• I’ve taken a week off to paint my own ‘affordable housing’ – a secondary dwelling or granny flat for my daughter and son-in-law. Where else can you get a small house in Sydney for $150k? But why did the DA complete with 80-page flora and fauna report (in Parramatta LGA!!), transport plans and waste management plans take two years and about $20,000 before we even started to build? We appear to have the same process for a 55m2 granny flat as we do for a 10-storey unit block, but why?
  • I’m enjoying being part of the Parramatta Affordable Housing Action Team, one of 11 such teams established across Sydney to advocate for affordable housing and for civil society to work with local councils and state MPs. This is a strategic partnership between the Sydney Alliance and Vinnies. Please contact me or the Sydney Alliance if you wish to know more and to find your own local team.
  • In the midst of my busy-ness I’ve been taking my own mental health pills in the form of marathon training – aiming for the Blackmore’s Sydney Marathon on Sunday, 16 September. How do you stay sane in the midst of your busyness?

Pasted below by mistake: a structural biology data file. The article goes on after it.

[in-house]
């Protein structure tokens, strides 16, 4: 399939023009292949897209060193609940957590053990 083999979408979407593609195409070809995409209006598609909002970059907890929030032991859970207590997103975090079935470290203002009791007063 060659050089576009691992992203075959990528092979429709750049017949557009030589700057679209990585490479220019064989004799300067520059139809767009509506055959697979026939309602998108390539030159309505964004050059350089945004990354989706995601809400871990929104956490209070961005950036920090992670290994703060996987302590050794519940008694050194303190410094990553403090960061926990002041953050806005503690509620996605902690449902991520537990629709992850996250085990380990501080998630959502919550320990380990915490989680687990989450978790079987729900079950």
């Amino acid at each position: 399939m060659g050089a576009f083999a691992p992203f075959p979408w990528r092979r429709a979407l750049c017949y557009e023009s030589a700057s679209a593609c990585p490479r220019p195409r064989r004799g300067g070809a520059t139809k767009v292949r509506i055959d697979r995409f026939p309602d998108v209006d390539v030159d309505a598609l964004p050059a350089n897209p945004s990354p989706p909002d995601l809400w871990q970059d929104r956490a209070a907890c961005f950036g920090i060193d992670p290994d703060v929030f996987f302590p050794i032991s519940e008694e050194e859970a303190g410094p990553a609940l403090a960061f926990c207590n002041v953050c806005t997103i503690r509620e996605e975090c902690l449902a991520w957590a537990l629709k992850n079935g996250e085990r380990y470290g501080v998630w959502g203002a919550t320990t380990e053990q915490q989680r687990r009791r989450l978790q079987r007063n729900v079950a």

All’s not well in the gardens of Eden

Regional areas, particularly up and down the east coast, are reeling under the shockwaves from the Sydney and Melbourne property booms. Coffs Harbour, Port Macquarie and the Tweed have all seen affordability and supply issues soar. Churches Housing’s CEO, Magnus Linder, has just returned from Eden where the Salvos, Uniting and Anglican churches are all crying out for more crisis, transition, social and affordable housing. They are prepared to throw some land (pictured) at the problem but, of course, there are many hurdles before anything can be built to alleviate what are escalating housing problems for many communities. Treating housing purely as an asset class has led to market failure for many people who simply need housing as shelter.